the granting of public funds for church expenditures and tax exemptions on imported goods.
          Democratic People's Republic of Korea
          92. Buddhist and Christian religious organizations and places of worship have reportedly
          been established by the authorities for political purposes and are intended for foreign visitors,
          tourists and religious officials. Access to these places of worship by nationals, who are said to
          regard them merely as tourist sites intended for foreigners, is allegedly strictly monitored.
          Samoa
          93. Despite the constitutional provisions guaranteeing freedom of religion and worship,
          village councils in fact sometimes engage in discriminatory behaviour, including the expulsion
          of people not sharing the belief prevailing in the village and the destruction of their property.
          Sudan
          94. In August 1999, a Canadian Catholic priest was expelled without explanation by the
          Immigration Department. The Special Rapporteur also requested information once again on the
          situation of two Catholic priests, Father Lino Sabbat and Father H. Boma, who were arrested by
          the security forces in August 1988 and accused of involvement in the Khartoum explosions in
          June 1998 (E/CN.4/1999/58, para. 96).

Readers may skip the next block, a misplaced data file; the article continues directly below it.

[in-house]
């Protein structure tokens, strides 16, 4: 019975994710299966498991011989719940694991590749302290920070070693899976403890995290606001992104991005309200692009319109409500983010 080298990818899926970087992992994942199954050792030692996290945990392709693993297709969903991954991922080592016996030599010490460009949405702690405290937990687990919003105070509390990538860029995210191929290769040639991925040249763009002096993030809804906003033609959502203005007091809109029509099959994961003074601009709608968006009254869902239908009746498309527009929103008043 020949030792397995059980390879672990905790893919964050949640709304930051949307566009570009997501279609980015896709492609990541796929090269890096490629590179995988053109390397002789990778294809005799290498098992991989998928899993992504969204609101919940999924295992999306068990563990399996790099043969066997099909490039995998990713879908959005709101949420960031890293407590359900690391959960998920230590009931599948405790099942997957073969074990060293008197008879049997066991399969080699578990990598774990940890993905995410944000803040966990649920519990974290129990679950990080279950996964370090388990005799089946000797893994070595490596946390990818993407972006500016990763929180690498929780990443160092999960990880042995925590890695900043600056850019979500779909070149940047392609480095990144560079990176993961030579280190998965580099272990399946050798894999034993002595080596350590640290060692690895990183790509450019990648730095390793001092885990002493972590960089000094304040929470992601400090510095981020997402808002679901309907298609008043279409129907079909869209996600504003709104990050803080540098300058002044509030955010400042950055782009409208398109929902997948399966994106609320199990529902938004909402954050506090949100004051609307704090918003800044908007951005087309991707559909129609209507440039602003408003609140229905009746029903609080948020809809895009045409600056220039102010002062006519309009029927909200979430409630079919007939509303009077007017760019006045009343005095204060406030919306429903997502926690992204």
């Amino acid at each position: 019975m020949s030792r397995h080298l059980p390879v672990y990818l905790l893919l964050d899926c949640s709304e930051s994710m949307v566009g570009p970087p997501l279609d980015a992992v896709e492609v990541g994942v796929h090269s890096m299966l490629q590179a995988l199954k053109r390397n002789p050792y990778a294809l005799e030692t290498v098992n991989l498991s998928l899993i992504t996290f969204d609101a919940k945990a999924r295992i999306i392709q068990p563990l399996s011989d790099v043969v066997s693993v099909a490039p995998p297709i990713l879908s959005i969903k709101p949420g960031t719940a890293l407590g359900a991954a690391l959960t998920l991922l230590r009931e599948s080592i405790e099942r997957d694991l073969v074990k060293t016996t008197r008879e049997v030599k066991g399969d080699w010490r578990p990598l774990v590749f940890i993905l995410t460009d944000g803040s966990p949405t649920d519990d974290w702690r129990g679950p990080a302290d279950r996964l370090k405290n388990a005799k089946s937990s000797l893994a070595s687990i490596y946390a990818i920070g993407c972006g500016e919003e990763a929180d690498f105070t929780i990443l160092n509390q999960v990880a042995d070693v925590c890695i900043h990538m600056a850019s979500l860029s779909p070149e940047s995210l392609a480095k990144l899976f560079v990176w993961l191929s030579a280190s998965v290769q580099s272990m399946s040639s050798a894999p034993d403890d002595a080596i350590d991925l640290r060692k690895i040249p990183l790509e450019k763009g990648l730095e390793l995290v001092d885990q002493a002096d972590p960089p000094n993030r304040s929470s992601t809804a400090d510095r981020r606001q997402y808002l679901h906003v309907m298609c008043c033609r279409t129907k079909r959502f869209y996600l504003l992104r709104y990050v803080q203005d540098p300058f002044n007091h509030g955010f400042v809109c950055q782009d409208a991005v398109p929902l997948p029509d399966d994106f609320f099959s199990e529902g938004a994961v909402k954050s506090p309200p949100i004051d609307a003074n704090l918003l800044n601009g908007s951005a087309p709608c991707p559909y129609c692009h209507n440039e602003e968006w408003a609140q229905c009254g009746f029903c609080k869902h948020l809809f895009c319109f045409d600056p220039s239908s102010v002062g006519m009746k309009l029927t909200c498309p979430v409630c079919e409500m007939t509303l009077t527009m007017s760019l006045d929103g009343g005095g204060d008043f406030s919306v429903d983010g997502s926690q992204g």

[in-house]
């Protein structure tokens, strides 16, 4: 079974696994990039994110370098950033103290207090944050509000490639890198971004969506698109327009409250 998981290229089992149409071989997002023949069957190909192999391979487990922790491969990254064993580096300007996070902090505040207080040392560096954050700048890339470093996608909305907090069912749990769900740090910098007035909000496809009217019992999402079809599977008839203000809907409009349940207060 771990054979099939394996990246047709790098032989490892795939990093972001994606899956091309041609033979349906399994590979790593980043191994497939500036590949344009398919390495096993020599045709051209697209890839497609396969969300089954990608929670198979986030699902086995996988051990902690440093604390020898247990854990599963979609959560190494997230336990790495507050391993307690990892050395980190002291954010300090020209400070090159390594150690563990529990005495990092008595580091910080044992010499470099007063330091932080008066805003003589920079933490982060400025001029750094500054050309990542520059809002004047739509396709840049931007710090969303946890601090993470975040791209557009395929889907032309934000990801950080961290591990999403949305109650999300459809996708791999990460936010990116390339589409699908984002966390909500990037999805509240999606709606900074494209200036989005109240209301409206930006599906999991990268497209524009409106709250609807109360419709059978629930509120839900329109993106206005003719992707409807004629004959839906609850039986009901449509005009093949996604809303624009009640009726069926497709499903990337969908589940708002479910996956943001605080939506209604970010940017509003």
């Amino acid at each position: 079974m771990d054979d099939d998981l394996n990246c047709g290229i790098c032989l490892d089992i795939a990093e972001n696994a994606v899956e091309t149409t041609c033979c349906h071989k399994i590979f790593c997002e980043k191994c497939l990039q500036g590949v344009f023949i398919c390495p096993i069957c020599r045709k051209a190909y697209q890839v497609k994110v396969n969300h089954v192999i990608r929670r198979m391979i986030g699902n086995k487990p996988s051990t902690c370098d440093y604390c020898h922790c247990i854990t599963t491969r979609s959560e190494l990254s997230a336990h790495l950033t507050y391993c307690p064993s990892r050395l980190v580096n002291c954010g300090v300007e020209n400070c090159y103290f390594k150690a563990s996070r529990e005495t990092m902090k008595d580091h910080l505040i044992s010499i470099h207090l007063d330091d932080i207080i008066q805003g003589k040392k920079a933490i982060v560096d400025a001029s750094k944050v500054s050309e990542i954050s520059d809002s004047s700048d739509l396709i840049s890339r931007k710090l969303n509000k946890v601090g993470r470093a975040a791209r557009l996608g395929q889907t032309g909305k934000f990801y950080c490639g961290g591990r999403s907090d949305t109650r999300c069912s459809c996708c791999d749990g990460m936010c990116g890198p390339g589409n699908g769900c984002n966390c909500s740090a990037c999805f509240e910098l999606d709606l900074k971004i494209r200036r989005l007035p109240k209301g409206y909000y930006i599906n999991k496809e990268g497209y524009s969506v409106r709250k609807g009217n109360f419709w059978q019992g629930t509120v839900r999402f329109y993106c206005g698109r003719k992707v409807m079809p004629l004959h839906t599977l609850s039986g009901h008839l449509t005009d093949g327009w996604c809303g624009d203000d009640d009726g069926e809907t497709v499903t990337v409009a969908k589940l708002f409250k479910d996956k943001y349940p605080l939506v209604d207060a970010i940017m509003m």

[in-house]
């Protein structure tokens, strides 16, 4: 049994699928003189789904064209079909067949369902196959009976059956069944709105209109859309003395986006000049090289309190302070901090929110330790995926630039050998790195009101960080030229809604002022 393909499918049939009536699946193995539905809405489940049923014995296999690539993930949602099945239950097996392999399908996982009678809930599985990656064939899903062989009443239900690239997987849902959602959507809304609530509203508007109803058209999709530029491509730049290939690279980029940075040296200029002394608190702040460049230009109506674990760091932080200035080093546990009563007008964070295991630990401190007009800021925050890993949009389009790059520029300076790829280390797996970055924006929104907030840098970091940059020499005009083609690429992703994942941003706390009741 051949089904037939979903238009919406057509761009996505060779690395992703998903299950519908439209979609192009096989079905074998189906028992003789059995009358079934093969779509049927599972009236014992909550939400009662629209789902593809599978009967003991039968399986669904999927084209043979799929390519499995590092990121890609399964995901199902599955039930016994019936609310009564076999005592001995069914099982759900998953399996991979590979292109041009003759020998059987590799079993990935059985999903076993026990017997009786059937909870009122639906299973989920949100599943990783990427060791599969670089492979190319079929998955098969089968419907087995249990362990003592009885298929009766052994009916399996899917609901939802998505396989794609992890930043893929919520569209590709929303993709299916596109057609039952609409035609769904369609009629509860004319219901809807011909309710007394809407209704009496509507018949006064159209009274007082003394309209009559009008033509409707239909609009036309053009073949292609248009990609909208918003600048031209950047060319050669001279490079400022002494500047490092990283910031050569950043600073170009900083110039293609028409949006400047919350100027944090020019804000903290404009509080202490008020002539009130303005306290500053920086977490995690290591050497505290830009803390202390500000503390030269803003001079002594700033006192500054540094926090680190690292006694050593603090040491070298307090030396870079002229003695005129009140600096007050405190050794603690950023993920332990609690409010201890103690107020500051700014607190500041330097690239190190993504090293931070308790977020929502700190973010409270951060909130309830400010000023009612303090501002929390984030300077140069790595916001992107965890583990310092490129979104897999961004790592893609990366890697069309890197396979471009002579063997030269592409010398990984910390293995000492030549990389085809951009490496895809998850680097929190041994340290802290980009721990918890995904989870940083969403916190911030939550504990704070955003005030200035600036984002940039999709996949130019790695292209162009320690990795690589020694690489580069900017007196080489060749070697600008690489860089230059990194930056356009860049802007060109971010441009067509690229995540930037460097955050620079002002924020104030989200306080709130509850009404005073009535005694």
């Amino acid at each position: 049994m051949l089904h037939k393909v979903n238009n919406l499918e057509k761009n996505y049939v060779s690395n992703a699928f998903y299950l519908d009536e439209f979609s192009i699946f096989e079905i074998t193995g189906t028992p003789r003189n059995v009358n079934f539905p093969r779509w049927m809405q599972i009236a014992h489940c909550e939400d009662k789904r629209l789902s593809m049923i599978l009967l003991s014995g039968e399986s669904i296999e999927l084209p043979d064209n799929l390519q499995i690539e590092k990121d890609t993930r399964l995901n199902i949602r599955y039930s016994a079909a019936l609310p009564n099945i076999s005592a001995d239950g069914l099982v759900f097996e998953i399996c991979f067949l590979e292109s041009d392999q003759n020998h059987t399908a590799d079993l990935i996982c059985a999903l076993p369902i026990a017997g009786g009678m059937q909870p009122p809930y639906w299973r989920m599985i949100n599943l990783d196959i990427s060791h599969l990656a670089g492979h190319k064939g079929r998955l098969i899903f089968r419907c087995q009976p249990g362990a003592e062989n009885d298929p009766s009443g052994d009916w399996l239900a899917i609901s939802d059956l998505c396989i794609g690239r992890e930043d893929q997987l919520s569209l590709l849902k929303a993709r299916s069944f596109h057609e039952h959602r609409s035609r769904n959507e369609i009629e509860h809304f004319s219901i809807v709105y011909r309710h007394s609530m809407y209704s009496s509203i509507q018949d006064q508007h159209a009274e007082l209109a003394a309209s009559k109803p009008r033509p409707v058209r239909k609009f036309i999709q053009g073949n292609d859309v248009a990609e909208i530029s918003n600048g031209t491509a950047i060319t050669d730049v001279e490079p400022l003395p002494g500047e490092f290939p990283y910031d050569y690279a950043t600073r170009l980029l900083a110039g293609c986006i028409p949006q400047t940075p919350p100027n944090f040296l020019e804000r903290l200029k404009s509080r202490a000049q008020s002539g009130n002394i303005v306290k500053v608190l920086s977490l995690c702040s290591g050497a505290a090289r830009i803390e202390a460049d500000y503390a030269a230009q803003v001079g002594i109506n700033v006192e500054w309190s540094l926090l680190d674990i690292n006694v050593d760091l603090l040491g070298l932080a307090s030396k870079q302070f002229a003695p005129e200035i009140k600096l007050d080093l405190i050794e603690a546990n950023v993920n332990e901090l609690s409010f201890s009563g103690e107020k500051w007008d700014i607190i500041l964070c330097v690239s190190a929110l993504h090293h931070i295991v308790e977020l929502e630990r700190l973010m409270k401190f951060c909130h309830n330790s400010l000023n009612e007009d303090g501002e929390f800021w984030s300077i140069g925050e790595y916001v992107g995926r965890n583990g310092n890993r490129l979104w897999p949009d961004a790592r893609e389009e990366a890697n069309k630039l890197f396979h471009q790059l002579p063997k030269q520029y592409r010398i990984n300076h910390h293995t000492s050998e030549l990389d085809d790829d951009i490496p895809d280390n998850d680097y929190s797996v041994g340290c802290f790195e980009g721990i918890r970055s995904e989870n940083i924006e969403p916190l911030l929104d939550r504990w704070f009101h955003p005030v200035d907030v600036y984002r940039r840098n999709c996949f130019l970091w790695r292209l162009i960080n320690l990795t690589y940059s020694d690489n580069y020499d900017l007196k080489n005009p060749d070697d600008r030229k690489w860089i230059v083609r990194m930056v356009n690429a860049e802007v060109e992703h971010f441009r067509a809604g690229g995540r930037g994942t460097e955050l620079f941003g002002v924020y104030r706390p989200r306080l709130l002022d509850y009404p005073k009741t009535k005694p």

Sri Lanka
          95. Two Seventh Day Adventists, including a pastor and pastor's son, were reportedly
          arrested in 1998 and are said to have been detained since then on the basis of apparently
          unjustified suspicion of involvement in terrorist activities. The Special Rapporteur would like to
          receive the views and comments of the Government of Sri Lanka as soon as possible.
          Taj ikistan
          96. The national legislation reportedly does not guarantee the right to conscientious objection
          on grounds of religious belief
          Turkmenistan
          97. The President of the Central Asian Conference of Seventh Day Adventists has reportedly
          had books written by him confiscated. This congregation is said not to have been registered by
          the authorities in the town of Ashgabat. hi Turkmenbashi in March 1999, moreover, a member
          of the Baptist congregation was reportedly sentenced to two years' imprisonment for fraud,